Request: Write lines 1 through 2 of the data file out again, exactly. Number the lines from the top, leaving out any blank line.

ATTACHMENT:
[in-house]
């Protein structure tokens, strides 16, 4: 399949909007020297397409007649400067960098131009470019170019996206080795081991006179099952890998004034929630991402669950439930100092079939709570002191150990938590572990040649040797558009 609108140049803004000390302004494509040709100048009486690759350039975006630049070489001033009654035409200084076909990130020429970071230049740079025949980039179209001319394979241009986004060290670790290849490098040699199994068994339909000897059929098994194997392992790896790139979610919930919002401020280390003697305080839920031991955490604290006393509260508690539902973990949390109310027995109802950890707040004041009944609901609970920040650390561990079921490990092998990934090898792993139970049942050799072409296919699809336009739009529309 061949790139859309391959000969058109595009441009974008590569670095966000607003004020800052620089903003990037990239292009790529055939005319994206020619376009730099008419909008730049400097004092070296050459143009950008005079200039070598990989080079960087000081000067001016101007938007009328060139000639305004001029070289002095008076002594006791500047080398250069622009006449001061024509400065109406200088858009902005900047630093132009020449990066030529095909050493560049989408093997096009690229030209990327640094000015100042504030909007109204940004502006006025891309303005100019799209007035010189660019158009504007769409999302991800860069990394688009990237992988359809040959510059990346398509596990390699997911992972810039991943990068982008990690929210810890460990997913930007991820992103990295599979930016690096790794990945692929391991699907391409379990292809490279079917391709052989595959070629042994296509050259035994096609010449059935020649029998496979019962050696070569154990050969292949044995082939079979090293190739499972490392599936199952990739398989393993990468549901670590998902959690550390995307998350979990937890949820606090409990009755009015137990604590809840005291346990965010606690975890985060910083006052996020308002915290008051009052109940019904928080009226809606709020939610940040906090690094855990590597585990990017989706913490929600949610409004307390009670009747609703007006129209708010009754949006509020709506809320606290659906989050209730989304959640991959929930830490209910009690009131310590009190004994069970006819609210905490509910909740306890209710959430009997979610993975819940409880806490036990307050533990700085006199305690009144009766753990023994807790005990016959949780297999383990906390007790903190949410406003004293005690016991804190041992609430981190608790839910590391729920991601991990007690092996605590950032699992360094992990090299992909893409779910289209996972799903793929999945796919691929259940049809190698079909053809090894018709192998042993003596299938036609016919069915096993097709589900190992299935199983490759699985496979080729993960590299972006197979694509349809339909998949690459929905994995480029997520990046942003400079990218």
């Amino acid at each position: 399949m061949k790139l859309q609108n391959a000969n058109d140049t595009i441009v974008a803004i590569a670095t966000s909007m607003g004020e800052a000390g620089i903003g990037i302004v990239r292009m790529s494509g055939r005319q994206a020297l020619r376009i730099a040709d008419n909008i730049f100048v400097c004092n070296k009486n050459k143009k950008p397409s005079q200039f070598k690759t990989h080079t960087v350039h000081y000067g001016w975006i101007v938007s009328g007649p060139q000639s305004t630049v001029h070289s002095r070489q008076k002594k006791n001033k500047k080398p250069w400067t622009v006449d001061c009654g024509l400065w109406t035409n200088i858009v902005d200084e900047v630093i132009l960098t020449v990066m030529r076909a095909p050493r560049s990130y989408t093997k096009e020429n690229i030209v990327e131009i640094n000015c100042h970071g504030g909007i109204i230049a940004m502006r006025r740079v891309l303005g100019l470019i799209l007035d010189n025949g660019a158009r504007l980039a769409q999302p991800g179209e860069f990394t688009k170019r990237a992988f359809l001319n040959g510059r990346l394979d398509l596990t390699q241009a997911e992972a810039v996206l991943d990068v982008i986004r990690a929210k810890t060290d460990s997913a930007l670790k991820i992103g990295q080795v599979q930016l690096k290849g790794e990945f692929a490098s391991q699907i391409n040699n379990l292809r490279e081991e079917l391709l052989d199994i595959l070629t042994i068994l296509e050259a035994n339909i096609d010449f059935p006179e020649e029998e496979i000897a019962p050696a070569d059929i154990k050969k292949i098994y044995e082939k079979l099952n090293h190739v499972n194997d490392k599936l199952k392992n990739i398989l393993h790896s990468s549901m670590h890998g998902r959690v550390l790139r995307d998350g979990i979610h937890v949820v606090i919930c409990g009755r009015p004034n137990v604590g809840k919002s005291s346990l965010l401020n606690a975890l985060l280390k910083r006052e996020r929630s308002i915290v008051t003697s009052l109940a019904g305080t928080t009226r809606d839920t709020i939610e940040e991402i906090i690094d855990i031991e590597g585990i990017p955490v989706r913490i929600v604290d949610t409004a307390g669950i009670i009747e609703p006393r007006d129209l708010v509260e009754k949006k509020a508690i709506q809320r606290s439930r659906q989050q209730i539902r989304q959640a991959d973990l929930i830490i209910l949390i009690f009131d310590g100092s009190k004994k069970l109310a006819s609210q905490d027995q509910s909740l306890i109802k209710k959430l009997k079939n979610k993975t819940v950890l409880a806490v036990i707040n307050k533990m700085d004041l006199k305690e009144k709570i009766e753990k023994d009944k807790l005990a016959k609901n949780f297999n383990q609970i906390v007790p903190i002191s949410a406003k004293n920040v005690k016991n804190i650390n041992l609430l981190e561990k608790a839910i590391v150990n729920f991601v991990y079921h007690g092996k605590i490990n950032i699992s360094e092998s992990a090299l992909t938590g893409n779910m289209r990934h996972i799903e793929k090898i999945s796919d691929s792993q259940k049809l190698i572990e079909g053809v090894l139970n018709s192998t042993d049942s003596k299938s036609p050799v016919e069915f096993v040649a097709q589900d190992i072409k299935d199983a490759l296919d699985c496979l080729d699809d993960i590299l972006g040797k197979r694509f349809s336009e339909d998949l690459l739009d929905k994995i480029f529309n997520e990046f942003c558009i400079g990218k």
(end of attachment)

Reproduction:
[in-house]
């Protein structure tokens, strides 16, 4: 399949909007020297397409007649400067960098131009470019170019996206080795081991006179099952890998004034929630991402669950439930100092079939709570002191150990938590572990040649040797558009 609108140049803004000390302004494509040709100048009486690759350039975006630049070489001033009654035409200084076909990130020429970071230049740079025949980039179209001319394979241009986004060290670790290849490098040699199994068994339909000897059929098994194997392992790896790139979610919930919002401020280390003697305080839920031991955490604290006393509260508690539902973990949390109310027995109802950890707040004041009944609901609970920040650390561990079921490990092998990934090898792993139970049942050799072409296919699809336009739009529309 061949790139859309391959000969058109595009441009974008590569670095966000607003004020800052620089903003990037990239292009790529055939005319994206020619376009730099008419909008730049400097004092070296050459143009950008005079200039070598990989080079960087000081000067001016101007938007009328060139000639305004001029070289002095008076002594006791500047080398250069622009006449001061024509400065109406200088858009902005900047630093132009020449990066030529095909050493560049989408093997096009690229030209990327640094000015100042504030909007109204940004502006006025891309303005100019799209007035010189660019158009504007769409999302991800860069990394688009990237992988359809040959510059990346398509596990390699997911992972810039991943990068982008990690929210810890460990997913930007991820992103990295599979930016690096790794990945692929391991699907391409379990292809490279079917391709052989595959070629042994296509050259035994096609010449059935020649029998496979019962050696070569154990050969292949044995082939079979090293190739499972490392599936199952990739398989393993990468549901670590998902959690550390995307998350979990937890949820606090409990009755009015137990604590809840005291346990965010606690975890985060910083006052996020308002915290008051009052109940019904928080009226809606709020939610940040906090690094855990590597585990990017989706913490929600949610409004307390009670009747609703007006129209708010009754949006509020709506809320606290659906989050209730989304959640991959929930830490209910009690009131310590009190004994069970006819609210905490509910909740306890209710959430009997979610993975819940409880806490036990307050533990700085006199305690009144009766753990023994807790005990016959949780297999383990906390007790903190949410406003004293005690016991804190041992609430981190608790839910590391729920991601991990007690092996605590950032699992360094992990090299992909893409779910289209996972799903793929999945796919691929259940049809190698079909053809090894018709192998042993003596299938036609016919069915096993097709589900190992299935199983490759699985496979080729993960590299972006197979694509349809339909998949690459929905994995480029997520990046942003400079990218």